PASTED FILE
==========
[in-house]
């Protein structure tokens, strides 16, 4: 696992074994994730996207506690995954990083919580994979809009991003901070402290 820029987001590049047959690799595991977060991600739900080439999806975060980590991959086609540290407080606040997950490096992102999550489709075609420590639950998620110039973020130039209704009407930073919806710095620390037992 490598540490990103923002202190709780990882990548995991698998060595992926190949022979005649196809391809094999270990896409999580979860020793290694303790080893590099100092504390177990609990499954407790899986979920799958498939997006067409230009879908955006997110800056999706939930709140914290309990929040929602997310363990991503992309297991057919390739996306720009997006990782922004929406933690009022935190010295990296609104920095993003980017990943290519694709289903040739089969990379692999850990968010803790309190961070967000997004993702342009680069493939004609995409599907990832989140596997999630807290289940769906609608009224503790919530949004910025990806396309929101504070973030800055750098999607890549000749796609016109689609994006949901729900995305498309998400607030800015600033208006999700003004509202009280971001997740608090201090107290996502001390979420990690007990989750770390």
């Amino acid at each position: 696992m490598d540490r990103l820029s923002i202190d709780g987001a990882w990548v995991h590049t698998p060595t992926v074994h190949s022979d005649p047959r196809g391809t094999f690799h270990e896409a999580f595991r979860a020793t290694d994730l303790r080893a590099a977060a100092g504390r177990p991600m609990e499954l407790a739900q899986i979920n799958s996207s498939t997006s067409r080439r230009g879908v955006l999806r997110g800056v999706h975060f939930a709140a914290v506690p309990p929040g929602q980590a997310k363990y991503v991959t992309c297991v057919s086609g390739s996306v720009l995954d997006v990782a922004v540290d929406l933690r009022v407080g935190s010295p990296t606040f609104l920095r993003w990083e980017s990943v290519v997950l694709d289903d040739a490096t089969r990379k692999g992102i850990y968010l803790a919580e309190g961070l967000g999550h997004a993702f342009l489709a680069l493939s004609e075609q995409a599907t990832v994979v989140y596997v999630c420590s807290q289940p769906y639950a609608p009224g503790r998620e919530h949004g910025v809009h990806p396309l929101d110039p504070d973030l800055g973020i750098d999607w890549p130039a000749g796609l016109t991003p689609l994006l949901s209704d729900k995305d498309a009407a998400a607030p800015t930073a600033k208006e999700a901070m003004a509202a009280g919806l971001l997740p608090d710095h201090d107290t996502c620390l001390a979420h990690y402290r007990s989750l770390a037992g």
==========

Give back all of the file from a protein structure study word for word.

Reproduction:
[in-house]
């Protein structure tokens, strides 16, 4: 696992074994994730996207506690995954990083919580994979809009991003901070402290 820029987001590049047959690799595991977060991600739900080439999806975060980590991959086609540290407080606040997950490096992102999550489709075609420590639950998620110039973020130039209704009407930073919806710095620390037992 490598540490990103923002202190709780990882990548995991698998060595992926190949022979005649196809391809094999270990896409999580979860020793290694303790080893590099100092504390177990609990499954407790899986979920799958498939997006067409230009879908955006997110800056999706939930709140914290309990929040929602997310363990991503992309297991057919390739996306720009997006990782922004929406933690009022935190010295990296609104920095993003980017990943290519694709289903040739089969990379692999850990968010803790309190961070967000997004993702342009680069493939004609995409599907990832989140596997999630807290289940769906609608009224503790919530949004910025990806396309929101504070973030800055750098999607890549000749796609016109689609994006949901729900995305498309998400607030800015600033208006999700003004509202009280971001997740608090201090107290996502001390979420990690007990989750770390």
């Amino acid at each position: 696992m490598d540490r990103l820029s923002i202190d709780g987001a990882w990548v995991h590049t698998p060595t992926v074994h190949s022979d005649p047959r196809g391809t094999f690799h270990e896409a999580f595991r979860a020793t290694d994730l303790r080893a590099a977060a100092g504390r177990p991600m609990e499954l407790a739900q899986i979920n799958s996207s498939t997006s067409r080439r230009g879908v955006l999806r997110g800056v999706h975060f939930a709140a914290v506690p309990p929040g929602q980590a997310k363990y991503v991959t992309c297991v057919s086609g390739s996306v720009l995954d997006v990782a922004v540290d929406l933690r009022v407080g935190s010295p990296t606040f609104l920095r993003w990083e980017s990943v290519v997950l694709d289903d040739a490096t089969r990379k692999g992102i850990y968010l803790a919580e309190g961070l967000g999550h997004a993702f342009l489709a680069l493939s004609e075609q995409a599907t990832v994979v989140y596997v999630c420590s807290q289940p769906y639950a609608p009224g503790r998620e919530h949004g910025v809009h990806p396309l929101d110039p504070d973030l800055g973020i750098d999607w890549p130039a000749g796609l016109t991003p689609l994006l949901s209704d729900k995305d498309a009407a998400a607030p800015t930073a600033k208006e999700a901070m003004a509202a009280g919806l971001l997740p608090d710095h201090d107290t996502c620390l001390a979420h990690y402290r007990s989750l770390a037992g």